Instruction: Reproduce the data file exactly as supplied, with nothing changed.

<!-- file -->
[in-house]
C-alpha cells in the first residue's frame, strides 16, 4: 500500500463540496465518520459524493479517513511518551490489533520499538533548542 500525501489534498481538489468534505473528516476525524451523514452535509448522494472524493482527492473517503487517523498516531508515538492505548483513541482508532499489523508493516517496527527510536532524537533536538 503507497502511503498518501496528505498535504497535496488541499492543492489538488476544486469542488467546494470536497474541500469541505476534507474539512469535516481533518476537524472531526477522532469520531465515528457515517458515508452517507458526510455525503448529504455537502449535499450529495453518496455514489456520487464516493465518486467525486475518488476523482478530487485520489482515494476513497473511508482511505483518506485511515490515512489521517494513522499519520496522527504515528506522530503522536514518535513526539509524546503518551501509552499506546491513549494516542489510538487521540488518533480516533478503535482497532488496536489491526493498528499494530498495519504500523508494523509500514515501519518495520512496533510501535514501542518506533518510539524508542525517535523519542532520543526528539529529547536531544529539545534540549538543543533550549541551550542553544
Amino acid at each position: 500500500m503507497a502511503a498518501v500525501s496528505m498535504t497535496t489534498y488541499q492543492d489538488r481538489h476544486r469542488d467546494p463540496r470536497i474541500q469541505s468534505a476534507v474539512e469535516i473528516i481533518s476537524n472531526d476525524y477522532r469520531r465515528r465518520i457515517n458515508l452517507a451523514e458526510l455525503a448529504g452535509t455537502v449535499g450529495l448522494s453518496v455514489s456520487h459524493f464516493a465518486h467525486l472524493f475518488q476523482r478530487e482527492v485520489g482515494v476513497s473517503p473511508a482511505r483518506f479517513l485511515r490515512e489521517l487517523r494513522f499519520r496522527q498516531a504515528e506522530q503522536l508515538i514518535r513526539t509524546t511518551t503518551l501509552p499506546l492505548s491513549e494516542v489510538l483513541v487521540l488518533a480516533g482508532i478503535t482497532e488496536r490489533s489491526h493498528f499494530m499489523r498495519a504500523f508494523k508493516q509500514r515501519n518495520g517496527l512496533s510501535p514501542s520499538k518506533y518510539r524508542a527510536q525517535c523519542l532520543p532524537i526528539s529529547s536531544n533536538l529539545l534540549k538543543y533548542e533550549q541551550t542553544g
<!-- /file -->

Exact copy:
[in-house]
C-alpha cells in the first residue's frame, strides 16, 4: 500500500463540496465518520459524493479517513511518551490489533520499538533548542 500525501489534498481538489468534505473528516476525524451523514452535509448522494472524493482527492473517503487517523498516531508515538492505548483513541482508532499489523508493516517496527527510536532524537533536538 503507497502511503498518501496528505498535504497535496488541499492543492489538488476544486469542488467546494470536497474541500469541505476534507474539512469535516481533518476537524472531526477522532469520531465515528457515517458515508452517507458526510455525503448529504455537502449535499450529495453518496455514489456520487464516493465518486467525486475518488476523482478530487485520489482515494476513497473511508482511505483518506485511515490515512489521517494513522499519520496522527504515528506522530503522536514518535513526539509524546503518551501509552499506546491513549494516542489510538487521540488518533480516533478503535482497532488496536489491526493498528499494530498495519504500523508494523509500514515501519518495520512496533510501535514501542518506533518510539524508542525517535523519542532520543526528539529529547536531544529539545534540549538543543533550549541551550542553544
Amino acid at each position: 500500500m503507497a502511503a498518501v500525501s496528505m498535504t497535496t489534498y488541499q492543492d489538488r481538489h476544486r469542488d467546494p463540496r470536497i474541500q469541505s468534505a476534507v474539512e469535516i473528516i481533518s476537524n472531526d476525524y477522532r469520531r465515528r465518520i457515517n458515508l452517507a451523514e458526510l455525503a448529504g452535509t455537502v449535499g450529495l448522494s453518496v455514489s456520487h459524493f464516493a465518486h467525486l472524493f475518488q476523482r478530487e482527492v485520489g482515494v476513497s473517503p473511508a482511505r483518506f479517513l485511515r490515512e489521517l487517523r494513522f499519520r496522527q498516531a504515528e506522530q503522536l508515538i514518535r513526539t509524546t511518551t503518551l501509552p499506546l492505548s491513549e494516542v489510538l483513541v487521540l488518533a480516533g482508532i478503535t482497532e488496536r490489533s489491526h493498528f499494530m499489523r498495519a504500523f508494523k508493516q509500514r515501519n518495520g517496527l512496533s510501535p514501542s520499538k518506533y518510539r524508542a527510536q525517535c523519542l532520543p532524537i526528539s529529547s536531544n533536538l529539545l534540549k538543543y533548542e533550549q541551550t542553544g